According to a new study in the journal Trends in Food Science & Technology, current food classification systems for processed foods lack consistency and consensus, often leading to confusion and debate even among scientists, according to a new study in the journal Trends in Food Science & Technology. Researchers from the UK University of Surrey and the European Food Information Council (EUFIC) reviewed over 100 scientific papers to examine if different criteria exist in developing classification systems for processed foods and, if so, what distinguishes them. Speaking to FoodIngredientsFirst, Christina Sadler, senior manager at EUFIC and Ph.D. candidate at the University of Surrey, says processed food classification systems are currently being used in research, dietary guidelines and product development. Recent surveys suggest that consumers increasingly prioritize health in their purchase decisions compared to before the pandemic, notes Sadler… Read more
Louis Dreyfus Company (LDC) reported stable year-on-year net sales, at US$33.6 billion, amid weathering the COVID-19 pandemic. Among notable highlights over the COVID-19 period, the merchant and processor of agricultural commodities invested in disruptive technologies through its corporate venture capital program “LDC Innovations,” in the creation of Covantis, focused on digitizing international trade. LDC also entered into a definitive agreement to sell the business and assets of port refiner Imperial Sugar Company to U.S. Sugar, a privately held agri-business based in Clewiston, Florida, US… Read more
Agriculture absorbs the bulk of the financial losses and damages wrought by disasters which have grown in frequency, intensity, and complexity, says FAO in a new report. At no other point in history have agri-food systems confronted with such an array of new and unprecedented threats, including mega fires, extreme weather, unusually large desert locust swarms, and emerging biological threats like the COVID-19 pandemic. These hazards not only take lives but also devastate agricultural livelihoods and inflict cascading negative economic consequences at the household, community, national and regional levels that can endure for generations, a new report says.
COVID-19 has had a serious impact on the restaurant industry globally, with more than half of the brands in this year’s Brand Finance Restaurants 25 2021 ranking declining in brand value and the total value of the world’s top 25 most valuable restaurant brands dropping from US$162.1 billion in 2020 to US$153.9 billion in 2021. Many governments responded to the pandemic's outbreak by closing or severely curtailing the restaurant industry's activities, meaning many brands had to undertake a complete overhaul in operating practices, with a renewed focus on drive-through, mobile ordering, and meal delivery services. Starbucks has retained the title of the world’s most valuable restaurant brand for the fifth consecutive year, despite recording a 6 percent drop in brand value to US$38.4 billion. The chain - which has over 30,000 stores globally, about half of which are in the US - used the pandemic to further differentiate itself from rivals and has adapted to focus on speed and convenience in its service. This includes ramping up the pace of the construction of ‘drive-thru’ stores, a renewed focus on a loyalty rewards scheme, and further integration of digital technology across the business – all of which are reflected in a surge in drive-through and mobile orders, accounting for 90 percent of all orders in the US in Q3 of last year.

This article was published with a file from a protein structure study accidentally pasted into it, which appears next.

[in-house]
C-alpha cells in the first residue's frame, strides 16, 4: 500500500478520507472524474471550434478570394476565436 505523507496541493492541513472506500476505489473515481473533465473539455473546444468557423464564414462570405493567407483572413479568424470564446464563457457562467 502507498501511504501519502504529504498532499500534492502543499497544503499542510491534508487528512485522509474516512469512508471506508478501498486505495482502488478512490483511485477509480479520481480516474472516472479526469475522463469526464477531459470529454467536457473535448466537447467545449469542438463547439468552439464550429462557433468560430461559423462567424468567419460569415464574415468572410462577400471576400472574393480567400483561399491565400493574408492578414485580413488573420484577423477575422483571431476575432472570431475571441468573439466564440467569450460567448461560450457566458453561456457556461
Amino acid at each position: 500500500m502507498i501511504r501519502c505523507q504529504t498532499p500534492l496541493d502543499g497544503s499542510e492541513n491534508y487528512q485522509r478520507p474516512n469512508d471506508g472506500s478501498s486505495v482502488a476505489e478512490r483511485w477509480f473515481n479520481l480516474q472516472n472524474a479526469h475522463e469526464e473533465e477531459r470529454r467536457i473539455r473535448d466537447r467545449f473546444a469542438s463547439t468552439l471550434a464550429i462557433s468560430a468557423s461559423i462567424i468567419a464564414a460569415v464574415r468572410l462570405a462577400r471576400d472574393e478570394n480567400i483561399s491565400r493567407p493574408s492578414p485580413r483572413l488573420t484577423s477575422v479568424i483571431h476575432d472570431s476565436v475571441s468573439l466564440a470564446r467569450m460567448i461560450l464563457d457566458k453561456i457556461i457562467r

“The restaurant sector has shown remarkable adaptability in the face of unforeseen and challenging circumstances brought about by COVID-19,” says Richard Haigh, managing director, Brand Finance. “The efforts to refocus on at-home dining and the investment in digital presence have inured many of the biggest brands from far more dire consequences. The pace of vaccine distribution - particularly across the US and the UK - means there are signs of hope yet for the restaurant sector, with many customers eager to return to socializing and dining together.”
The 15th Commission on Phytosanitary Measures (CPM-15) - the governing body of the International Plant Protection Convention (IPPC) - began meeting today to set standards to curb the spread of plant pests and review the state of plant health and protection worldwide. Jari Leppä, minister for Agriculture and Forestry of Finland, said that “Humanity is facing a number of existential challenges. [...] It would certainly be my dream that in 30 years’ time the year 2020 would not only be remembered for the COVID-19 pandemic, but also as the beginning of a new international consciousness about One Health, including plant and environmental health. The COVID-19 pandemic is proving that prevention is always better than the cure, and this applies to the health of humans, animals and plants." The last 14 months have jeopardized access to affordable and nutritious food, but the IPPC ePhyto Solution, for example, has allowed countries to exchange electronic phytosanitary certificates throughout the pandemic and assured the continuing safe trade of plants.
The UK has delayed its post-Brexit border checks on certain EU goods by six months to give businesses more time to prepare for the transition's full impact. In the food sector, health certificates on imports such as meat and milk will be pushed back from next month to October. The government claims that the new timetable will be helpful to firms recovering in the wake of the COVID-19 pandemic. “Physical checks have the potential to be among the most troublesome and cause the most delays if systems are run badly,” Tom Holder, press and communications lead at the British Retail Consortium (BRC), tells FoodIngredientsFirst… Read more